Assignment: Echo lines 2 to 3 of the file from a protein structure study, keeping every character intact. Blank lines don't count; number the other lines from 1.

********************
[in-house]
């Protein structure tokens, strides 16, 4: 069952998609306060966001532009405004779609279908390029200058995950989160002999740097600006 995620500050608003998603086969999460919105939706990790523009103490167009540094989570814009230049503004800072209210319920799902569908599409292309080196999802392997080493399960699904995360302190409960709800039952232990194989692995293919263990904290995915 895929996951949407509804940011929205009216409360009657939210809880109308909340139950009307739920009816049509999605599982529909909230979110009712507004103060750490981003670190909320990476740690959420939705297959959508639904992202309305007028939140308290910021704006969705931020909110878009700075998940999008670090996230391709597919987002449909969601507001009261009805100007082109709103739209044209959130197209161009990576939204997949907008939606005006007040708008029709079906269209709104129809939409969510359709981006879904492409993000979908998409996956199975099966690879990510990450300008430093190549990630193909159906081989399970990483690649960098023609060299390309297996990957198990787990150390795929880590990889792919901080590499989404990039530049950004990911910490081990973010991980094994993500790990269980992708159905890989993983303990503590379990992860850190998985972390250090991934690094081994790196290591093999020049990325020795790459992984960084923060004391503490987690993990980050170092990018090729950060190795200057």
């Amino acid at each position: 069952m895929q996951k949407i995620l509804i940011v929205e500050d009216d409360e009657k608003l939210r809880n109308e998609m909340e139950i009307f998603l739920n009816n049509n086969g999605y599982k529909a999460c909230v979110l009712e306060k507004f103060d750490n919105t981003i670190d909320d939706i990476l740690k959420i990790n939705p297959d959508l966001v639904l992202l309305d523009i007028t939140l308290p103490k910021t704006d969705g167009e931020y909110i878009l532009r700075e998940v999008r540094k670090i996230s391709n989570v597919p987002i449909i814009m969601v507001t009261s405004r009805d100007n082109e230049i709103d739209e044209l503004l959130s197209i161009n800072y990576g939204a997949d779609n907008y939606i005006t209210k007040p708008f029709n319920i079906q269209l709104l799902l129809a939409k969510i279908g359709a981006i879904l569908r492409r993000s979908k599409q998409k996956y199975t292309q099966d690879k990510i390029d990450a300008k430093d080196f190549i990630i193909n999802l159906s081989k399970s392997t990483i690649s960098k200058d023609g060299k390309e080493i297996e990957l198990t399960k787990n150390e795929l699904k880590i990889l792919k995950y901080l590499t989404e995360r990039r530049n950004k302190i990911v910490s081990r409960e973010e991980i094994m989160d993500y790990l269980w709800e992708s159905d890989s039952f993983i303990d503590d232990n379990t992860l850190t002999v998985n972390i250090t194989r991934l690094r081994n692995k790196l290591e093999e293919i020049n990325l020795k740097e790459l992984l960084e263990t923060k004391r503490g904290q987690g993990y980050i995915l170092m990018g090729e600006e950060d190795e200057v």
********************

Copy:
């Protein structure tokens, strides 16, 4: 069952998609306060966001532009405004779609279908390029200058995950989160002999740097600006 995620500050608003998603086969999460919105939706990790523009103490167009540094989570814009230049503004800072209210319920799902569908599409292309080196999802392997080493399960699904995360302190409960709800039952232990194989692995293919263990904290995915 895929996951949407509804940011929205009216409360009657939210809880109308909340139950009307739920009816049509999605599982529909909230979110009712507004103060750490981003670190909320990476740690959420939705297959959508639904992202309305007028939140308290910021704006969705931020909110878009700075998940999008670090996230391709597919987002449909969601507001009261009805100007082109709103739209044209959130197209161009990576939204997949907008939606005006007040708008029709079906269209709104129809939409969510359709981006879904492409993000979908998409996956199975099966690879990510990450300008430093190549990630193909159906081989399970990483690649960098023609060299390309297996990957198990787990150390795929880590990889792919901080590499989404990039530049950004990911910490081990973010991980094994993500790990269980992708159905890989993983303990503590379990992860850190998985972390250090991934690094081994790196290591093999020049990325020795790459992984960084923060004391503490987690993990980050170092990018090729950060190795200057």
């Amino acid at each position: 069952m895929q996951k949407i995620l509804i940011v929205e500050d009216d409360e009657k608003l939210r809880n109308e998609m909340e139950i009307f998603l739920n009816n049509n086969g999605y599982k529909a999460c909230v979110l009712e306060k507004f103060d750490n919105t981003i670190d909320d939706i990476l740690k959420i990790n939705p297959d959508l966001v639904l992202l309305d523009i007028t939140l308290p103490k910021t704006d969705g167009e931020y909110i878009l532009r700075e998940v999008r540094k670090i996230s391709n989570v597919p987002i449909i814009m969601v507001t009261s405004r009805d100007n082109e230049i709103d739209e044209l503004l959130s197209i161009n800072y990576g939204a997949d779609n907008y939606i005006t209210k007040p708008f029709n319920i079906q269209l709104l799902l129809a939409k969510i279908g359709a981006i879904l569908r492409r993000s979908k599409q998409k996956y199975t292309q099966d690879k990510i390029d990450a300008k430093d080196f190549i990630i193909n999802l159906s081989k399970s392997t990483i690649s960098k200058d023609g060299k390309e080493i297996e990957l198990t399960k787990n150390e795929l699904k880590i990889l792919k995950y901080l590499t989404e995360r990039r530049n950004k302190i990911v910490s081990r409960e973010e991980i094994m989160d993500y790990l269980w709800e992708s159905d890989s039952f993983i303990d503590d232990n379990t992860l850190t002999v998985n972390i250090t194989r991934l690094r081994n692995k790196l290591e093999e293919i020049n990325l020795k740097e790459l992984l960084e263990t923060k004391r503490g904290q987690g993990y980050i995915l170092m990018g090729e600006e950060d190795e200057v």